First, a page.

5 content marketing lessons I learned from going viral

What happens after a piece of content you’ve created goes viral? 

Earlier this year, I had the opportunity to find out the answer to this question when a blog post I wrote about the death of the social media manager got a lot of traffic. Within 24 hours, the article had 1,000 views. Mentions poured in on Twitter. I received the most LinkedIn requests I’ve ever received in one week. And my LinkedIn following easily crossed 1,000. By the end of the week, the post has reached over 50,000 views. Today, that post has more than 86,000 views.

5 content marketing lessons I learned from going viral

“Viral” is somewhat of a relative term, but for me, seeing one of my posts get more than 50,000 views in one week certainly qualifies as going viral.

It was an odd experience for me because as a marketer, I often think about ways of extending the reach of my company’s content. I am not alone: many marketers want to crack the code for viral marketing. In fact, it’s the quest for virality that’s driving the popularity of real-time marketing. If we can all be like Oreo, then we’ll boost brand awareness and increase lead count/sales…eventually.

From my experience going viral, I’ve learned some valuable content-marketing lessons. Here are 5 of them:

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Avoid the TLDR syndrome: 8 tips on how to visually break up your blog posts

Use images in your blog posts

I read many blog posts every week. As a social media marketer, I’m always on the look out for great content to share and for inspiration. Reading many different blogs help me do that.

One common blogging mistake that I often see is people not breaking their blog posts up visually. There’s nothing like big chunks of paragraphs that make me want to move on to something else.

I am not alone. Studies show that the TLDR (or tl;dr for too long; did not read) syndrome is real. Most people simply don’t finish reading online articles.

TLDR meme
Photo: http://knowyourmeme.com/memes/tldr

That’s partly because we have shorter attention spans, but that doesn’t mean bloggers can’t do anything about it. It all comes down to formatting. Your blog posts are not academic papers, so stop formatting them as such.

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The smart marketer’s guide to using Buffer for social media efficiency {updated regularly}

If there’s one social media management tool that you absolutely cannot live without, what would it be?

For me, that’s Buffer.

I first discovered Buffer not through their software but through their awesome blog. The folks at Buffer do in-depth, well-researched articles about marketing and life hacks, and more than a year ago, I came across one of their posts. I read their blog posts religiously, and after a few weeks, I was intrigued so I finally tried their software. To this day, the Buffer blog is one of my favorite corporate blogs around.

But Buffer not only has a great blog—they also have a great product. And if you’re serious about having a decent social media presence, you absolutely must use it. I use it to maintain my personal Twitter, Facebook and LinkedIn accounts. And for me, Buffer is more than just a social media scheduling service.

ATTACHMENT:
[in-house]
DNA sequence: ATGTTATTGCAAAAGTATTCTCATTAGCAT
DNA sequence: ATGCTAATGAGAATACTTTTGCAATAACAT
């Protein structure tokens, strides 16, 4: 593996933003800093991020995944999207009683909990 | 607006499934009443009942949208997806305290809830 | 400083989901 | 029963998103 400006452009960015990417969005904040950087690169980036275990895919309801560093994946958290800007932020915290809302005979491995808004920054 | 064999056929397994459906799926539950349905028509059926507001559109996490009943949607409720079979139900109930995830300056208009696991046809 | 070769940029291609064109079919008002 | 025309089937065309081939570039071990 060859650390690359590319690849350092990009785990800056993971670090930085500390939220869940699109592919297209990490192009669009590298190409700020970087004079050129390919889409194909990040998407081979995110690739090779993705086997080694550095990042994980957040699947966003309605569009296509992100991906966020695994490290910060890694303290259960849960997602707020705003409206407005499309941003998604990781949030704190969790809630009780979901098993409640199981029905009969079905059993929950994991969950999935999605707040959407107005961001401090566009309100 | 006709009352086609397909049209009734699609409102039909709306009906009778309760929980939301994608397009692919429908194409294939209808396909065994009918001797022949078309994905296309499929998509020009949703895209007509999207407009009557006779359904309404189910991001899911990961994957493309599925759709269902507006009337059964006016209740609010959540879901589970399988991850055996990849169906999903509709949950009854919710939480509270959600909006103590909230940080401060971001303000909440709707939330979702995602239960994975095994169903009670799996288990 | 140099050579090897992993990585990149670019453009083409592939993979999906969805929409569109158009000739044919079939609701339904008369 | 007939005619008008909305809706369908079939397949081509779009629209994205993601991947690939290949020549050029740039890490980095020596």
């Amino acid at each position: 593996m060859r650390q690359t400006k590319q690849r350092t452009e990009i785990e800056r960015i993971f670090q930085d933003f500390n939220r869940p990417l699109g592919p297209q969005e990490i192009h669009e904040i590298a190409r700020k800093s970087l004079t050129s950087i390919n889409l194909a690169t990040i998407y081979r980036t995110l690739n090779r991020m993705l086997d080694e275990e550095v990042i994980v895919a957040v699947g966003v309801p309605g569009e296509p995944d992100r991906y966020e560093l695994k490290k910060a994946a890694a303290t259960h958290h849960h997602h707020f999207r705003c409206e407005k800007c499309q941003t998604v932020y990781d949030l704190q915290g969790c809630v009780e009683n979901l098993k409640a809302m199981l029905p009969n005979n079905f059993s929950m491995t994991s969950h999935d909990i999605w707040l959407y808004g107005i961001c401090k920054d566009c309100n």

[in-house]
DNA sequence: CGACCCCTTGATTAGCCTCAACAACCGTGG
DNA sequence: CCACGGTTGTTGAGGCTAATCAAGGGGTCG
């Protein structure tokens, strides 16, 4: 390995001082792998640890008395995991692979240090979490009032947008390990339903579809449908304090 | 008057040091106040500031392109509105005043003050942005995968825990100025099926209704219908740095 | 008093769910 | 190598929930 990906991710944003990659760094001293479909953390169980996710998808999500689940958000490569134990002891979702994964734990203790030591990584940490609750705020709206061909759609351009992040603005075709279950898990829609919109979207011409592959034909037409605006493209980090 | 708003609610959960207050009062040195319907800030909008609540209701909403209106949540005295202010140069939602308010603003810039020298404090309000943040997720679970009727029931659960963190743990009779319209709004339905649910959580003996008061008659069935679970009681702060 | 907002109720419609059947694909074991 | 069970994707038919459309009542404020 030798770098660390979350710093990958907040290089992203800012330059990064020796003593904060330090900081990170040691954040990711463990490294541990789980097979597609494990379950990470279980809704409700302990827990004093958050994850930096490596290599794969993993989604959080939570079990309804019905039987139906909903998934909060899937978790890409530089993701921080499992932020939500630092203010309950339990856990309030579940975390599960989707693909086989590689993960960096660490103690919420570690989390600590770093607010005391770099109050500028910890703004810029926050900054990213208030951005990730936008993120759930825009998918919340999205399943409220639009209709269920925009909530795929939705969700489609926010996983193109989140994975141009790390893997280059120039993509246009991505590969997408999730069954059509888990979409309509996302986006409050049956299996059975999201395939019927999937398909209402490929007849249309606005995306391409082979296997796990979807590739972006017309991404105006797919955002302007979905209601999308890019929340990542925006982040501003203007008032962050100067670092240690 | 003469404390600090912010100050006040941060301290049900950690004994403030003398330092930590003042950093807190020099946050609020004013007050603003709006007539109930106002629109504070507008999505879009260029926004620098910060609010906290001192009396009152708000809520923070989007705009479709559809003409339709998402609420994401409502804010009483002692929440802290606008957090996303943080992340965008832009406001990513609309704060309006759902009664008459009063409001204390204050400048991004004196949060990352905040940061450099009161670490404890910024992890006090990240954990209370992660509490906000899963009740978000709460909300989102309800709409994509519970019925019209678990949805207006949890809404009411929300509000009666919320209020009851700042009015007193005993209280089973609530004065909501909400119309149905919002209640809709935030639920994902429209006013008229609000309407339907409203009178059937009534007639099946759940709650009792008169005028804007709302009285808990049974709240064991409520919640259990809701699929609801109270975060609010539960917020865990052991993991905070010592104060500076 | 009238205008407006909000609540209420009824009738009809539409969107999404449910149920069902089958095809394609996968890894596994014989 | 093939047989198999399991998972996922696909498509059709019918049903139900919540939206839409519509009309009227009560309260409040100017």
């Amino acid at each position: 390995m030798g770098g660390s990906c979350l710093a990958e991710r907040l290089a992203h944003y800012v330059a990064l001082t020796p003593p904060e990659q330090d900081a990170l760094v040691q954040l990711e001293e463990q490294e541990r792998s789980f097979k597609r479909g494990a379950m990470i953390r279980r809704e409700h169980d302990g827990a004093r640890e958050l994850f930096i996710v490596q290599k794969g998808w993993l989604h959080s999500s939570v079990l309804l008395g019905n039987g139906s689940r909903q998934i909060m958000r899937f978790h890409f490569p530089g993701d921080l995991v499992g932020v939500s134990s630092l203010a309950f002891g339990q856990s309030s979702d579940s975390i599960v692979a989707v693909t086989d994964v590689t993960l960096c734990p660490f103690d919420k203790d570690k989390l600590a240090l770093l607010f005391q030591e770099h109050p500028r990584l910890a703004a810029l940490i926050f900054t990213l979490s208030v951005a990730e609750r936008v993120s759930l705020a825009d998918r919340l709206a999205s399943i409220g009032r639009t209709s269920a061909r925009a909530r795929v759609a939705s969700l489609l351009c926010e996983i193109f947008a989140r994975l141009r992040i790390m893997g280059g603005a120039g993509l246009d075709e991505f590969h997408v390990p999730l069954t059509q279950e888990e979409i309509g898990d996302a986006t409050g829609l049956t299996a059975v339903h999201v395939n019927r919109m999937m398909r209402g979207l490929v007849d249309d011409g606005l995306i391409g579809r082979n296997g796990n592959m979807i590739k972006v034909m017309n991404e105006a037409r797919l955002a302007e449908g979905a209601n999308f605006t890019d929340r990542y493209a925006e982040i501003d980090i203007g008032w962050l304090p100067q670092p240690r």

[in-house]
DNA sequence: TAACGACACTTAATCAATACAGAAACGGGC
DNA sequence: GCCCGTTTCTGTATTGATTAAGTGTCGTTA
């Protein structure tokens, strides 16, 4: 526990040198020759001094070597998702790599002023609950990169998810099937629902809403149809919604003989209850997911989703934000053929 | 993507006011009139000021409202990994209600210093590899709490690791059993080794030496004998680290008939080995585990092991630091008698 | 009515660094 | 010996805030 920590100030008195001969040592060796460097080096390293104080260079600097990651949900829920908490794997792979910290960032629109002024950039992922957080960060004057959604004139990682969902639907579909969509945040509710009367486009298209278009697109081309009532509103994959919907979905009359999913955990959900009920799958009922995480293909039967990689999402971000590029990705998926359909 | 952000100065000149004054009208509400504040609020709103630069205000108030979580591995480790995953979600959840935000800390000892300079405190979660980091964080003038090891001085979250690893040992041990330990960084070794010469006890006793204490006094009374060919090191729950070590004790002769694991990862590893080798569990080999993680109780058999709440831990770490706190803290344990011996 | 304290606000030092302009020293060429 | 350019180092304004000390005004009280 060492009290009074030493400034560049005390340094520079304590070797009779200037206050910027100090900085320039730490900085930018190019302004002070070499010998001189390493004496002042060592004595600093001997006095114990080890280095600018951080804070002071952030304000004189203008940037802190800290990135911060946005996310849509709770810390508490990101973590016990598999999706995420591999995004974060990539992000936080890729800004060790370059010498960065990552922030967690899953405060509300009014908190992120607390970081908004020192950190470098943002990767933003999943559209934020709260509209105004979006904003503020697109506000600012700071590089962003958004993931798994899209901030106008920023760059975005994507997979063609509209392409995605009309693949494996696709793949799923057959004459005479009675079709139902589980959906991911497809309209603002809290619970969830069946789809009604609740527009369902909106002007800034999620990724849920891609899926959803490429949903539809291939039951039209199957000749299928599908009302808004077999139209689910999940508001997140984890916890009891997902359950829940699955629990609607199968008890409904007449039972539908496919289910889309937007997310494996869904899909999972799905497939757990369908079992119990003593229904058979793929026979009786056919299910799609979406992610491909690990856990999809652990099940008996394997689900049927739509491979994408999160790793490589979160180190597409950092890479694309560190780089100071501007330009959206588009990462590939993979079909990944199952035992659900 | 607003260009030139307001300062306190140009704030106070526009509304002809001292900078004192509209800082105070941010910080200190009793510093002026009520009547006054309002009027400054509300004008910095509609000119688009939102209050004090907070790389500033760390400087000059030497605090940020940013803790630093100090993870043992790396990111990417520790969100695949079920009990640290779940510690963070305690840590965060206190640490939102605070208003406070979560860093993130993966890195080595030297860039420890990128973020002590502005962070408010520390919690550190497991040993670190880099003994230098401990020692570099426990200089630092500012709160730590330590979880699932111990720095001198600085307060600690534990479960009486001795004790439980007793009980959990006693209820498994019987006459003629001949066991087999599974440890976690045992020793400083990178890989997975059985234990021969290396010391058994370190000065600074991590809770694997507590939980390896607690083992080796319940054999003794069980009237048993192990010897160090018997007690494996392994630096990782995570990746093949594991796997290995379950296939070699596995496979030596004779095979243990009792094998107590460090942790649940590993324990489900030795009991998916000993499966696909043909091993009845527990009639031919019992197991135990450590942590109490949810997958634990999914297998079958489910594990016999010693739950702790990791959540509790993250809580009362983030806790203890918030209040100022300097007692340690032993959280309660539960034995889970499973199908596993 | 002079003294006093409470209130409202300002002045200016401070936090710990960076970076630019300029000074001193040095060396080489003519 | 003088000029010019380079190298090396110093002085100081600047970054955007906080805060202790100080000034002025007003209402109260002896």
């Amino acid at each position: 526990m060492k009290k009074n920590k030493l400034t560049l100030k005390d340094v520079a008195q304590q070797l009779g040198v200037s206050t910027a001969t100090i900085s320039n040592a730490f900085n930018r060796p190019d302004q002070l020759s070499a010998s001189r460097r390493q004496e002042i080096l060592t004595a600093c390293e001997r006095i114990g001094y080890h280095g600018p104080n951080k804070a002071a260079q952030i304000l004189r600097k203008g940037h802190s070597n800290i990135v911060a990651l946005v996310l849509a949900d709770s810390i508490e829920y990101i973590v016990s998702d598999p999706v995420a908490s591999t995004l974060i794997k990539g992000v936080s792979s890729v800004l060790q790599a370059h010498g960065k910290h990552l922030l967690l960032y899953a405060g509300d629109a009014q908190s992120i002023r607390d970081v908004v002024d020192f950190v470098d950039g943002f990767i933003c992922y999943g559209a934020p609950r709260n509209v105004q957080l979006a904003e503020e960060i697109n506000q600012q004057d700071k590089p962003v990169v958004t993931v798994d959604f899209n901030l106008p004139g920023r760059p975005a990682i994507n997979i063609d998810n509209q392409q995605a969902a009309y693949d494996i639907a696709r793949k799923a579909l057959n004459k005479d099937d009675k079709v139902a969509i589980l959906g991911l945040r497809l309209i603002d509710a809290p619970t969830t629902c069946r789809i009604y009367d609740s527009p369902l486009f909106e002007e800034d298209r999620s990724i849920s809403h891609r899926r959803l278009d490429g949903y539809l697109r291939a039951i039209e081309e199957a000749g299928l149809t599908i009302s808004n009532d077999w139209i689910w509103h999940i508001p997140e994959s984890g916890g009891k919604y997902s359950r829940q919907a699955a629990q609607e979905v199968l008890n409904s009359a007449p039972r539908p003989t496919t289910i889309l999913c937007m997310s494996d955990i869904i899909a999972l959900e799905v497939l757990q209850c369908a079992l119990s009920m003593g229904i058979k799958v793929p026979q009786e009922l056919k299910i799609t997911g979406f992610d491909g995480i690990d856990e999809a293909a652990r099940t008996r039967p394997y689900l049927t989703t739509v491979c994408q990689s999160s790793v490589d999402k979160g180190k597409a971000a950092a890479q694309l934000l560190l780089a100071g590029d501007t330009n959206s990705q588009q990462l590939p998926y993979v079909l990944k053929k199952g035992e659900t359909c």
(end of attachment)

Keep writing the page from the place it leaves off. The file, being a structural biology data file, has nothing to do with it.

How to use Buffer for social media efficiency

Whether you’re a Buffer newbie or a regular user, here are some tips and tricks you should try today.

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How to get more done by escaping the culture of busy

Stop prioritizing your career

In my latest LinkedIn post, I share my thoughts on why you should stop prioritizing your career:

I am not suggesting that you slack off at work, but what I’m advocating for is a smarter and more balanced approach. Putting too much emphasis on your career could burn you out, make you less focused and ultimately reduce your productivity. It’s counterproductive to put your career first. If you’re serious about becoming a more productive member of your team, prioritize your personal and family life. Everything else will fall on its rightful place.

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How to schedule your retweets [social media tip]

Did you know it’s possible to schedule your re-tweets? I’m not talking about the manual retweets (RT) where you put “RT” in front of the tweet. I’m talking about native re-tweets: those that use Twitter’s re-tweet button.

A couple of years ago, manual RTs were the way to go on Twitter. In the last few years, however, many Twitter users have come to appreciate the official RT—so much so that for a period of time, some people were publicly shaming those who used the manual RT.

How to schedule your retweets

My personal feeling is that unless you’re manually adding something to the original tweet (for instance, by adding a comment before “RT”), you probably should just use the new RT. It’s the right thing to do—it gives full credit to the original twitterer, and it’s easier since it won’t require you to shorten the original tweet.

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